In Too Much of a Hurry to Enjoy Life
Life is pretty busy these days, and I am as guilty as anyone at rushing through every day trying to accomplish as much as I can. Whether it be the work I do during the day, the projects I take on into the night, or the many activities and try to accomplish with my family, it seems I measure every day by how much have been able to get done during my waking hours. What has caused us to be in such a hurry? I do think computers have a lot to do with it, and the Internet has compounded it even more, begging us to multitask every minute of the day. Jobs expect more to get accomplished, and we try to manage conversations on the phone, instant messages being written, and reports being produced all at once. The fact that some of those chats are for fun, and that YouTube video in the background is not associated with work is beside the point. We try to consume as much information as possible, and more and more we stare at a screen for much of our day.
Now I know this is not the case for everyone, and I realize that I am on the computer far more every day than many people, but they are becoming more and more in the workforce like me. Whatever job you may do, we are seemingly always pressed for time or late for an appointment. As we rush through our day, are we simply and too much of a hurry to enjoy the journey?
This morning I found a link to a Washington Post article that discussed an experiment they made it speaks to this very fact. The Post engaged in a world-renowned violinist to play in the halls of a busy subway terminal in downtown Washington, DC. They speculated and asked others to speculate on what the results would be, whether people would stop and listen or hurry on their way. They went so far as to install a hidden camera to record the results as complex, beautiful music was played on a $3.5 million violin. Would the busybodies of that morning have their minds and souls pricked to the point that they would take a moment out of their busy day and rush to get to work to listen and appreciate this rare moment they were being presented with?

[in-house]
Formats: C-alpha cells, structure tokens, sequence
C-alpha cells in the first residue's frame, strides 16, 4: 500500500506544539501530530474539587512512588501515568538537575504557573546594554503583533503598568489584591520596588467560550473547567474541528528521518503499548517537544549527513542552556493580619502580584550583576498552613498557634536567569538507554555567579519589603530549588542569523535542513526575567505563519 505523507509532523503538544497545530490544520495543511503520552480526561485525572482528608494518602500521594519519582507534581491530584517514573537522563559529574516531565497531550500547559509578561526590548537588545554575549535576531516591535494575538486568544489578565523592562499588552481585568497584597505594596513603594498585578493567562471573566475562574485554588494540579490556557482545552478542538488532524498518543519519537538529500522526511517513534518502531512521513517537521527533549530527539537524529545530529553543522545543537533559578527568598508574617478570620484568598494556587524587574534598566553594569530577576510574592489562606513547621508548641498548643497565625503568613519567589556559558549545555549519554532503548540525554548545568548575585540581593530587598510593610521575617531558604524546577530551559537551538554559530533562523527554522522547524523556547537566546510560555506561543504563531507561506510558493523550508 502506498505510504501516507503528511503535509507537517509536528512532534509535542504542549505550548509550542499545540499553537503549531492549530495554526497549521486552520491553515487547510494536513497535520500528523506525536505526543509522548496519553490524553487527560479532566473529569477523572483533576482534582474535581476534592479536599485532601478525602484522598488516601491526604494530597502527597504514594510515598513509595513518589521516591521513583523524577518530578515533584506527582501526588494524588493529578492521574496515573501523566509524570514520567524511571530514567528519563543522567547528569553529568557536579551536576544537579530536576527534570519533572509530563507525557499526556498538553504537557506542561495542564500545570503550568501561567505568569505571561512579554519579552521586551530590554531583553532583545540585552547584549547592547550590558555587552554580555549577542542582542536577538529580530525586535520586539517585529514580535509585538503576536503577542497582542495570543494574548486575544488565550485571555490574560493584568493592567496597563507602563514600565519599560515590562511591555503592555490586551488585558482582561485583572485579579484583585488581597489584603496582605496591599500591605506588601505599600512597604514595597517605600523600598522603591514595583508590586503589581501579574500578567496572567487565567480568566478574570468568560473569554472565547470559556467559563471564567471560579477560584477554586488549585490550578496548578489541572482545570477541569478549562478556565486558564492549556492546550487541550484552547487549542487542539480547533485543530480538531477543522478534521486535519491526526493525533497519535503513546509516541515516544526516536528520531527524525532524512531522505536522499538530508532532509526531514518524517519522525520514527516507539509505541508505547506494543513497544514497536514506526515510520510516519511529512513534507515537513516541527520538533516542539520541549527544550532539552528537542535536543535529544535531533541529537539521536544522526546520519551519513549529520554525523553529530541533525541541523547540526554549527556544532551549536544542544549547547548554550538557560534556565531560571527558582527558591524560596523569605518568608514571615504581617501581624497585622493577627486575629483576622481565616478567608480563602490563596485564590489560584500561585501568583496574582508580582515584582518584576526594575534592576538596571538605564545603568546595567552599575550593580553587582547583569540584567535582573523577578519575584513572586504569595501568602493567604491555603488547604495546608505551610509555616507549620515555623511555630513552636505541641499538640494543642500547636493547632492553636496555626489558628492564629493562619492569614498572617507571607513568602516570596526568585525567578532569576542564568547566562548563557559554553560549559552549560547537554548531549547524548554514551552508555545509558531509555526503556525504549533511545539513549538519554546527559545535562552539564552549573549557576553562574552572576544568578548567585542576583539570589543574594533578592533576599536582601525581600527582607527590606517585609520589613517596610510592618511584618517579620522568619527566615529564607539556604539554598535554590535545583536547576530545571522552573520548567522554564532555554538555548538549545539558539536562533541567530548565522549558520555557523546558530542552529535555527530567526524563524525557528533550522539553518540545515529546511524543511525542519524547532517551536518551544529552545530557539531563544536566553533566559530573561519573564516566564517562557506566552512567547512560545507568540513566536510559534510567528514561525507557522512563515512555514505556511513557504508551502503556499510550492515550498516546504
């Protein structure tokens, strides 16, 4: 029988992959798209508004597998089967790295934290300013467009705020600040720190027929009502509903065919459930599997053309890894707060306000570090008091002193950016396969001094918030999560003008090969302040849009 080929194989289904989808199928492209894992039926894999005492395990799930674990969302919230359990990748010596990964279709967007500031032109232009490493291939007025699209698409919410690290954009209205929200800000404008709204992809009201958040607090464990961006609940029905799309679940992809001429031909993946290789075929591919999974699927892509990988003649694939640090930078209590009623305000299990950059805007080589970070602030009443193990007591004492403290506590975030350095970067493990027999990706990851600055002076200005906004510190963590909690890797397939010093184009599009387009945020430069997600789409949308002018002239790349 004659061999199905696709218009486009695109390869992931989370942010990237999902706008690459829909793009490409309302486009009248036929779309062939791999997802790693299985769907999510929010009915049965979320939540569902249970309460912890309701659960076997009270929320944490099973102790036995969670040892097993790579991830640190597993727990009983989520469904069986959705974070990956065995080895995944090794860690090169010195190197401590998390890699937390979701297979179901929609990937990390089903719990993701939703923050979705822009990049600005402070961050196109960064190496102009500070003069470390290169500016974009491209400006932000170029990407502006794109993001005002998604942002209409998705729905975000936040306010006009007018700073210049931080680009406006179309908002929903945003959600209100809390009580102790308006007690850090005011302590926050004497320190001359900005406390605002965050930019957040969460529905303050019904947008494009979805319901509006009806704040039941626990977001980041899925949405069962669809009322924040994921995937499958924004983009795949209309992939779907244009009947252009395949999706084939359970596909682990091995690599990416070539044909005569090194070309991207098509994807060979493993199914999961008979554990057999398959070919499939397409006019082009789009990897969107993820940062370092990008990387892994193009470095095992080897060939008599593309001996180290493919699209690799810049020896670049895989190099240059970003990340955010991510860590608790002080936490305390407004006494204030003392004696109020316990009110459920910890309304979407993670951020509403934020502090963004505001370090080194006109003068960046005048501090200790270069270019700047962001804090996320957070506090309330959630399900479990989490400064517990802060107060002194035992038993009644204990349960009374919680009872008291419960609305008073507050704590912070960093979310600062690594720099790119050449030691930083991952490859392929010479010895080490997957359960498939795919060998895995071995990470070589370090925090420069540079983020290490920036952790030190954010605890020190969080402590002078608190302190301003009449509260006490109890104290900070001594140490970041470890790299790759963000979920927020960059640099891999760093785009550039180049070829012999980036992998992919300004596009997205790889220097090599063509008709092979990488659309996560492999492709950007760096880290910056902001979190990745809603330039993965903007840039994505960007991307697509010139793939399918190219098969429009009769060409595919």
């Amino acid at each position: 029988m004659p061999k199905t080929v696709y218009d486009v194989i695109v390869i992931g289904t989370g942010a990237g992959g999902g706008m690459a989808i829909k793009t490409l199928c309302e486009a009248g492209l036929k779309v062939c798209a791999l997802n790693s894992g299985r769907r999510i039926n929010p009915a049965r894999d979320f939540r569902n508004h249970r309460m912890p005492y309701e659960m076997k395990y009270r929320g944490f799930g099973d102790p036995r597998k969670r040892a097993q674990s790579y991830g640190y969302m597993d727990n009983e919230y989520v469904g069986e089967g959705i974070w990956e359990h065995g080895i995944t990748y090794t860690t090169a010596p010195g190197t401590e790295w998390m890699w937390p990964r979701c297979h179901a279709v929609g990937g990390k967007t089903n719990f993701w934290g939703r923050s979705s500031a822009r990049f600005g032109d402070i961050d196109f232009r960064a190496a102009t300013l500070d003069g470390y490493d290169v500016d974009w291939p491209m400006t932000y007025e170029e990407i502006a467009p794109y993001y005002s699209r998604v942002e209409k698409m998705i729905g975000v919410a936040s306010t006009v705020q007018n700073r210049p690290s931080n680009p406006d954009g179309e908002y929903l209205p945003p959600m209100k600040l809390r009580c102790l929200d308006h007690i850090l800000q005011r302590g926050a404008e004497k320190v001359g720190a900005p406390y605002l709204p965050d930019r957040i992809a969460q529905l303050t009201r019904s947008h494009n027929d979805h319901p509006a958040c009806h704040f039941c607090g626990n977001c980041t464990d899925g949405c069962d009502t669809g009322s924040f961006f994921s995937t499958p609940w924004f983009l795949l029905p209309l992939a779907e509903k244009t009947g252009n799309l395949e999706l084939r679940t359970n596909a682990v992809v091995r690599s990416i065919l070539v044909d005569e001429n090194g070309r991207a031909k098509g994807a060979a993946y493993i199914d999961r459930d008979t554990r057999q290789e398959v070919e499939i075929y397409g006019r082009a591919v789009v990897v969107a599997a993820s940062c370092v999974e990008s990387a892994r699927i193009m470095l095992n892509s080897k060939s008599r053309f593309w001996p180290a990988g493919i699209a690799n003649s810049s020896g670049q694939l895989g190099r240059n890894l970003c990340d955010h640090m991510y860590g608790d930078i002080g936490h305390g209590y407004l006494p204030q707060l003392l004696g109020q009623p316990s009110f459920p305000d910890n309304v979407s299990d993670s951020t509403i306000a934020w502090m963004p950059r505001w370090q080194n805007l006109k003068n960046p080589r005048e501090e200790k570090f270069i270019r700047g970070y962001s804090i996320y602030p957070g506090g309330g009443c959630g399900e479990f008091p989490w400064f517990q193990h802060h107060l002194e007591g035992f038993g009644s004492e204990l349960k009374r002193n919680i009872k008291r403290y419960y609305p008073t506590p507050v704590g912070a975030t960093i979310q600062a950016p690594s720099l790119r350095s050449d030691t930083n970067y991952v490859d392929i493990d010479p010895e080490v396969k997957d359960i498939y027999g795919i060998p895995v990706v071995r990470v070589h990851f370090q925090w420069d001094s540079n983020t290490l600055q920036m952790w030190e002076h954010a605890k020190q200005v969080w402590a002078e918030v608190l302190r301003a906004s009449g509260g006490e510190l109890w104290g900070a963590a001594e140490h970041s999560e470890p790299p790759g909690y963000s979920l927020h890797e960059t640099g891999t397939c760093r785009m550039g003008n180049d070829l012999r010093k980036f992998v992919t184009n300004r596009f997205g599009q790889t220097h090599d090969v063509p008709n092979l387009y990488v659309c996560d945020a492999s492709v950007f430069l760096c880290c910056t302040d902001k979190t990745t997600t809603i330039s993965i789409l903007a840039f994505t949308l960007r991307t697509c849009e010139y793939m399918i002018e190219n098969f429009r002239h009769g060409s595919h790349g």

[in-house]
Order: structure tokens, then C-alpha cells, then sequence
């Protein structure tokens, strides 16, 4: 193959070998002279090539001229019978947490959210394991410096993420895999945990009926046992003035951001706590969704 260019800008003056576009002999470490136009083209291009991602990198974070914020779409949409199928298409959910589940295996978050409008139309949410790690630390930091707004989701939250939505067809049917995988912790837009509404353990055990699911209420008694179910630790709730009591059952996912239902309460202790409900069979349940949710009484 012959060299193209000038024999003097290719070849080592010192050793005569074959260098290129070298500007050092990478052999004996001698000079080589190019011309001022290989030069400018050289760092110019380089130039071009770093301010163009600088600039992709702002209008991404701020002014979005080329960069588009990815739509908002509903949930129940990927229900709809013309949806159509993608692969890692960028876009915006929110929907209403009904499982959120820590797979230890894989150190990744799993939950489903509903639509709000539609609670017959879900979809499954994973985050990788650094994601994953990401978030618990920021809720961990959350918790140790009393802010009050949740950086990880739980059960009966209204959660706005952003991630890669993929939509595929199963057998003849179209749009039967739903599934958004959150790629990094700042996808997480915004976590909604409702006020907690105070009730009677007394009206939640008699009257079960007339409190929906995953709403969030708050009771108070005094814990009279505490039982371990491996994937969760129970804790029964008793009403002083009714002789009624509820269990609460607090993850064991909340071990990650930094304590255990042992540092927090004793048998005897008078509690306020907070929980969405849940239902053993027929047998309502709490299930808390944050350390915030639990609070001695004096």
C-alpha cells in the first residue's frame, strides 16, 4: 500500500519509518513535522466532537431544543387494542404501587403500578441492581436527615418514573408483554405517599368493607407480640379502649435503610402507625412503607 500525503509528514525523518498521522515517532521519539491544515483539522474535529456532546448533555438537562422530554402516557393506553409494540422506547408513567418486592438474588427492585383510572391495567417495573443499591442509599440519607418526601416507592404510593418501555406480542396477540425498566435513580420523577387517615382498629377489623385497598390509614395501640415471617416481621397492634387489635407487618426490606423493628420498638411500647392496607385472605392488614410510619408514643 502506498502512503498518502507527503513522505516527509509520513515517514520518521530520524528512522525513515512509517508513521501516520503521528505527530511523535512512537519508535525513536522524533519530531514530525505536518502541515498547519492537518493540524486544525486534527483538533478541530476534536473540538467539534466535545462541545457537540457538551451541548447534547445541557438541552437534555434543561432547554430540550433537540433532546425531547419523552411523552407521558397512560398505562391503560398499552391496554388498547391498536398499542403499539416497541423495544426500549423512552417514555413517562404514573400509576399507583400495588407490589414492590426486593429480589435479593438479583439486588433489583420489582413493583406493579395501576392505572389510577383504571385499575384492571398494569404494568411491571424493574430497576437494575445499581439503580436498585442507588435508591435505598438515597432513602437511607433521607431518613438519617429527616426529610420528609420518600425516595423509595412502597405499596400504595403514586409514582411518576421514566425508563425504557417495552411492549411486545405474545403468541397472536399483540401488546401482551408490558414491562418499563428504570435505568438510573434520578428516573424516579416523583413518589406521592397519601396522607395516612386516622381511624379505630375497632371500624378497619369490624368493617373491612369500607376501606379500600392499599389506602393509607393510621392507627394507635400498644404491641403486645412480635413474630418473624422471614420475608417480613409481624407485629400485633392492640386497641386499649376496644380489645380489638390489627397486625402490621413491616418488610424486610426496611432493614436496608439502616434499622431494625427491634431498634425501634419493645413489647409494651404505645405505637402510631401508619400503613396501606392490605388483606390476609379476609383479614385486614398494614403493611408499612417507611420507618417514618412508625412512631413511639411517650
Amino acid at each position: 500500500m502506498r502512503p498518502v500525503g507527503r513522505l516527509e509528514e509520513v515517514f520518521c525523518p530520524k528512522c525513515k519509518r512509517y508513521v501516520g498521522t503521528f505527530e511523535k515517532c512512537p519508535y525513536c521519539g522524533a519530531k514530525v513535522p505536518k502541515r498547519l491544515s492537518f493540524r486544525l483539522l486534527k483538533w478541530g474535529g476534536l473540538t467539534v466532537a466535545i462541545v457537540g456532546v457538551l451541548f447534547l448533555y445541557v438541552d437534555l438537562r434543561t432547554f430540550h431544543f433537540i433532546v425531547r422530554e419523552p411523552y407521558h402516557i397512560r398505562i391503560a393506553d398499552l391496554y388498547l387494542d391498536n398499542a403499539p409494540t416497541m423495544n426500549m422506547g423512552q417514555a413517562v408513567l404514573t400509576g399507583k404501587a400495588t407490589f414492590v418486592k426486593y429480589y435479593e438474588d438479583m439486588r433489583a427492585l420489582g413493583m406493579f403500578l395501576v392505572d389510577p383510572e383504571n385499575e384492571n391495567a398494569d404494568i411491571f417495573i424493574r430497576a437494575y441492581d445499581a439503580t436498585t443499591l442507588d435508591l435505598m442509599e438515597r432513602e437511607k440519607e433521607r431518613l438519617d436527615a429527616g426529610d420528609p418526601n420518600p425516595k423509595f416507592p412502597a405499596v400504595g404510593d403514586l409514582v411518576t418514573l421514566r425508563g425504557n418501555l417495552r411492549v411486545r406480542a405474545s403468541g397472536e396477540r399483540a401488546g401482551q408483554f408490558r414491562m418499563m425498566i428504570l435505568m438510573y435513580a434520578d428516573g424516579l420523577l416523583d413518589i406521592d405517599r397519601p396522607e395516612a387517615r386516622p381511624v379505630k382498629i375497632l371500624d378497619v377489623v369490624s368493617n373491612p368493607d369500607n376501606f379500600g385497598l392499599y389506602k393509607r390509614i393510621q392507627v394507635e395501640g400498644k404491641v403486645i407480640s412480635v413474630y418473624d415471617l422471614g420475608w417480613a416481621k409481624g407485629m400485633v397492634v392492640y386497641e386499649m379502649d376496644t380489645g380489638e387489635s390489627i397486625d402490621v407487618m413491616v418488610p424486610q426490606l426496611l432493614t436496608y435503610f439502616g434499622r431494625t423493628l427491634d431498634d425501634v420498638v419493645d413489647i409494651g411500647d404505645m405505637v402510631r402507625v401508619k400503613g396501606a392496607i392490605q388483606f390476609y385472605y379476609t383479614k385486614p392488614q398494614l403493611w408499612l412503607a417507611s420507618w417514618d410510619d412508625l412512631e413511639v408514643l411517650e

Now keep in mind the location they chose for their experiment was one that feeds into our nation’s capital, so likely the majority of the travelers that morning represent government workers; integral minds playing a role in running the systems that control our nation. These are people we would hope are better than the average at intellectual capacity, and therefore have a sense of life’s finer things and beauty. At least that is what I think.
Now of course I predisposed you to the outcome of this situation with my title to this article. With over a thousand people passing by during the 45-minute experiment, only a small handful chose to stop and listen even for a few minutes, and even fewer through a dollar or two into his open case which was presented for donations part of the experiment.
So I ask you, and myself, is this a sad commentary on the way we are treating our typical day in much of our lives? Are we in such a rush to accomplish things and is our need to be to her destination on time so important that we missed the small opportunities to appreciate the beauty around us? Do we let the drudgery of a daily routine turn us into robots such that we are unable to let the right side of our brain remain open and available? It is not every day that we have a virtuoso on the corner playing a complex musical solo, but there are many things that happen all around us that if it would stop and take a moment to enjoy them our lives would be enriched by that small break in our day.
Perhaps I’m waxing too philosophical at the point being made by this experiment provided by the Post, but I feel in reading this article I have had a small light bulb turn on my mind. Though it is difficult to measure these little things and enrich our lives, is what makes us who we are. That is hard to understand when getting the next project on or earning that extra dollar is much easier for us to measure and it affects us in a more outward way. But why is it that we work so hard? Is it not to provide the time and means to enjoy ourselves? We work so hard to accrue vacation days and the money to go on vacation and to splurge on those trips were gadgets or other things that bring us enjoyment.
Give the article a read, and one of the videos at least and see if it makes you stop and think as it did for me. If perhaps we were to focus just a little more on those little enjoyments we can get each and every day, perhaps we would be better, happier people for it. At least that’s my thought for the day, and that might to try and make that thought stick from this point forward.